Mayor Bloomberg says that more than 16 OZ of pop at a time is dangerous and should be regulated.
    If we can show or demonstrate a new number cool.... at the moment we have one. lets stick to it, or correct it. not just make stuff up.

  5. #25
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    Default Re: interesting turn of events

    Bernard: Would it be correct to assume that because systemic neonic seed coatings aren't legal there in Germany, that farmers are instead controlling pests with various pesticide sprays including Neonic formulations?
    "People will generally accept facts as truth only if the facts agree with what they already believe."- Andy Rooney

  6. #26

    Default Re: interesting turn of events

    @Jim: Neonic seed coatings are not forbidden nor banned in Germany. Just for certain crops like corn. In fact: corn. Only. For the next season 2014 it still is in the oilseed rape seed. It pauses from 2015 to 2015 in oilseed rape. It is allowed as a seed coating in sugar beets, asparagus, all sorts of grains....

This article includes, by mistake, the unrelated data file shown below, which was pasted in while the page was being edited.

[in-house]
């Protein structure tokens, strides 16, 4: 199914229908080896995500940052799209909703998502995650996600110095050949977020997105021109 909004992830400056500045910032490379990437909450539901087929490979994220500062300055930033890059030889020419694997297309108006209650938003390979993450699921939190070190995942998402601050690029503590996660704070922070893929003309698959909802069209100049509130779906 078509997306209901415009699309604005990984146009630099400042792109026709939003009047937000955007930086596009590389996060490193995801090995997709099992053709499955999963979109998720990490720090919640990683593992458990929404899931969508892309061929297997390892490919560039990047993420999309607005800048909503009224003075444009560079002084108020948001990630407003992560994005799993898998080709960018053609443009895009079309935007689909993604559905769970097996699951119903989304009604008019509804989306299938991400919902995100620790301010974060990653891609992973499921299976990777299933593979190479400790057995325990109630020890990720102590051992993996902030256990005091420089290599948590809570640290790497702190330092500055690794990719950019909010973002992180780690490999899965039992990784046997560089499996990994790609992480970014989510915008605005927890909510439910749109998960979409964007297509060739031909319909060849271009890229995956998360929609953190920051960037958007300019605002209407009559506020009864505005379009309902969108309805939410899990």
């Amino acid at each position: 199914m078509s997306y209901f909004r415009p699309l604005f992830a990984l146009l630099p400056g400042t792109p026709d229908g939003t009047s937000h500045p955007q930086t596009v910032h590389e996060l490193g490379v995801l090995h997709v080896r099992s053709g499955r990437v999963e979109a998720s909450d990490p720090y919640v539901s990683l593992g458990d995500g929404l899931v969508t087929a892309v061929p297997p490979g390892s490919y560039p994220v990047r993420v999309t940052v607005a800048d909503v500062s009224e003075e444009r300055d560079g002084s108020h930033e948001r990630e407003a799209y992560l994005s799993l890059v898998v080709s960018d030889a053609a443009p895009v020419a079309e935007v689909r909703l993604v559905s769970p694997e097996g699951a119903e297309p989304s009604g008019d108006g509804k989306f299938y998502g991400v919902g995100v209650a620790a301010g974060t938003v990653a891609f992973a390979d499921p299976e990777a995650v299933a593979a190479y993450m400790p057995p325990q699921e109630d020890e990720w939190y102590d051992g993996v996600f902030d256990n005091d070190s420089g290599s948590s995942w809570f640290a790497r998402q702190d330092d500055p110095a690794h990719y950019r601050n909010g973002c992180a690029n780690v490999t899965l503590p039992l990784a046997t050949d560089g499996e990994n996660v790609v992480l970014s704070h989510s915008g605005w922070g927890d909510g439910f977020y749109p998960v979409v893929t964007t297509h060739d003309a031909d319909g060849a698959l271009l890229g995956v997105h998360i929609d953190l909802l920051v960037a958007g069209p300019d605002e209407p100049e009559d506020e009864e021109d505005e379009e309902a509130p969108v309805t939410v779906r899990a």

@Charlie: The problem with sublethal dosages is the damage, that can't be repaired by the body. Even if the damage is very very tiny, not noticeable at first, it sums up over the time until the collapse. It certainly is important to discover when it comes to suppression of the immune system.

    @deknow: The stuff got a permission/approval under certain and defined conditions. Which are not defined by practice but theoretically. As experience shows it is simply is not possible to follow the laws. Thiacloprid is approved as a spray in open bloom canola, but it says: spray in the late evening right before sunset. No windy conditions.